Field trip to Ries Crater in Germany for ISU MSS17 Class

Hernan Barrio a Master of Space Studies MSS17 participant reports on a field trip to the Ries crater in Western Bavaria, Germany. The Nördlinger Ries is a large circular depression, interpreted as a meteorite impact crater formed about 14.3 million–14.5 million years ago.

The original crater rim had an estimated diameter of 24 kilometers.

"The visit to the Ries crater started as other professional visits, with a mixture of motivation and desire to sleep. The bus ride was long but suddenly a notable change in the landscape drew the attention. The sun had come out to light a sea of green, a flatland covered in grass hosting the pretty little town of Nördlingen.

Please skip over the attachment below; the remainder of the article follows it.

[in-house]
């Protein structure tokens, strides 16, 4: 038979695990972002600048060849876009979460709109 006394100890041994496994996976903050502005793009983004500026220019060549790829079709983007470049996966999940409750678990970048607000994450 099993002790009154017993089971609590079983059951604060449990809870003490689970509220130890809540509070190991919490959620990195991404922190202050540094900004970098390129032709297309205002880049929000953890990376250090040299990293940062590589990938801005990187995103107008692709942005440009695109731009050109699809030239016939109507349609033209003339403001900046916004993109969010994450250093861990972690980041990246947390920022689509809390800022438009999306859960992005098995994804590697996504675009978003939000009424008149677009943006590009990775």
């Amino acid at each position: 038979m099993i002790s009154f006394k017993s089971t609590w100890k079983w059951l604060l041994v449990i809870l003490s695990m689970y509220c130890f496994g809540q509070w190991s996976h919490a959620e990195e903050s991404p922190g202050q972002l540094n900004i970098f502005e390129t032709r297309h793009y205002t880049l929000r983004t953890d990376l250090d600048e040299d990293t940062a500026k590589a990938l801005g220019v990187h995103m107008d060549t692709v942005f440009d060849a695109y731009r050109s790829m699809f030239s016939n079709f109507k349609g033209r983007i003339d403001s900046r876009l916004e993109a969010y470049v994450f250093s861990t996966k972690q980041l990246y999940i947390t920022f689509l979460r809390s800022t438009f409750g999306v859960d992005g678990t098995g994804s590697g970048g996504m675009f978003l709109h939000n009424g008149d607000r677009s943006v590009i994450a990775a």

Our guide, Dr. Gisela Poesges, accompanied us to our first destination, the Lindle quarry, home to one of the megablocks ejected by the fall of the meteorite that created the Ries crater. Dr. Poesges proceeded to explain the geological composition of the landscape formed by such an impact, pointing that this type of crater is useful to find the composition of the inner layer of Earth since the impact surfaced many of otherwise deeply buried minerals.

After a very enjoyable and traditional German lunch at a Jagdhaus Alteburg, we walked to the Alteburg by quarry where we did some hiking as well as seeing and analyzing two different types of rocks formed in the impact. After that we went back to Nördlingen to visit the Ries Crater Museum for a very informative end to the visit.

Finally, we were able to explore the town for a bit, having enough time to climb up the Saint George's church to have a breathtaking panoramic view of the city."